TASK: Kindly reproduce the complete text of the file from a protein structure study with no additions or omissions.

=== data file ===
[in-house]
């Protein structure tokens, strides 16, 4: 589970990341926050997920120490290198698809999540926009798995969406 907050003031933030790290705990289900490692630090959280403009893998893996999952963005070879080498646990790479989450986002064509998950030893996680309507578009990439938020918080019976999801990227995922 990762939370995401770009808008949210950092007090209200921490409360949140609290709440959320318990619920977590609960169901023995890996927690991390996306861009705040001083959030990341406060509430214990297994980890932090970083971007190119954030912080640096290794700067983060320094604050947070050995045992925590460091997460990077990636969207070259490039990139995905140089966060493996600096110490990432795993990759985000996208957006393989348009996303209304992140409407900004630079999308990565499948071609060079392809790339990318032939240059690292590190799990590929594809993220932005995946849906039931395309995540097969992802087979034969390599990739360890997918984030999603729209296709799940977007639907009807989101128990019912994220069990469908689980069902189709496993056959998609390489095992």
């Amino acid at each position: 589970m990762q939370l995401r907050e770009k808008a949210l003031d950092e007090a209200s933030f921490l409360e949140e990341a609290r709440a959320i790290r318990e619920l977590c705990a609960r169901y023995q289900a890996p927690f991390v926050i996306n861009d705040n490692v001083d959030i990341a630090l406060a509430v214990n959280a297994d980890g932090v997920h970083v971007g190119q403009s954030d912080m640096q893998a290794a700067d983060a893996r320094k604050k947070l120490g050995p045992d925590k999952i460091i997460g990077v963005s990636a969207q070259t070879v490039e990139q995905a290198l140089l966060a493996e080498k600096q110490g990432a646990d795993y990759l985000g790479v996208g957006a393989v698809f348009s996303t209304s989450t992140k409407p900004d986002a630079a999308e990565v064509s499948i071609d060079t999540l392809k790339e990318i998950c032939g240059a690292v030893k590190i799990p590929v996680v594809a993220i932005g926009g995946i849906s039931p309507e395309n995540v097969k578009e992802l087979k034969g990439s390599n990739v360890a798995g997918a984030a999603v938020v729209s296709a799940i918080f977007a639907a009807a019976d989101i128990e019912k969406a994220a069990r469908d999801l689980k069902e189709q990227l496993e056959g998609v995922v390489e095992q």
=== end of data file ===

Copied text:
[in-house]
């Protein structure tokens, strides 16, 4: 589970990341926050997920120490290198698809999540926009798995969406 907050003031933030790290705990289900490692630090959280403009893998893996999952963005070879080498646990790479989450986002064509998950030893996680309507578009990439938020918080019976999801990227995922 990762939370995401770009808008949210950092007090209200921490409360949140609290709440959320318990619920977590609960169901023995890996927690991390996306861009705040001083959030990341406060509430214990297994980890932090970083971007190119954030912080640096290794700067983060320094604050947070050995045992925590460091997460990077990636969207070259490039990139995905140089966060493996600096110490990432795993990759985000996208957006393989348009996303209304992140409407900004630079999308990565499948071609060079392809790339990318032939240059690292590190799990590929594809993220932005995946849906039931395309995540097969992802087979034969390599990739360890997918984030999603729209296709799940977007639907009807989101128990019912994220069990469908689980069902189709496993056959998609390489095992």
């Amino acid at each position: 589970m990762q939370l995401r907050e770009k808008a949210l003031d950092e007090a209200s933030f921490l409360e949140e990341a609290r709440a959320i790290r318990e619920l977590c705990a609960r169901y023995q289900a890996p927690f991390v926050i996306n861009d705040n490692v001083d959030i990341a630090l406060a509430v214990n959280a297994d980890g932090v997920h970083v971007g190119q403009s954030d912080m640096q893998a290794a700067d983060a893996r320094k604050k947070l120490g050995p045992d925590k999952i460091i997460g990077v963005s990636a969207q070259t070879v490039e990139q995905a290198l140089l966060a493996e080498k600096q110490g990432a646990d795993y990759l985000g790479v996208g957006a393989v698809f348009s996303t209304s989450t992140k409407p900004d986002a630079a999308e990565v064509s499948i071609d060079t999540l392809k790339e990318i998950c032939g240059a690292v030893k590190i799990p590929v996680v594809a993220i932005g926009g995946i849906s039931p309507e395309n995540v097969k578009e992802l087979k034969g990439s390599n990739v360890a798995g997918a984030a999603v938020v729209s296709a799940i918080f977007a639907a009807a019976d989101i128990e019912k969406a994220a069990r469908d999801l689980k069902e189709q990227l496993e056959g998609v995922v390489e095992q």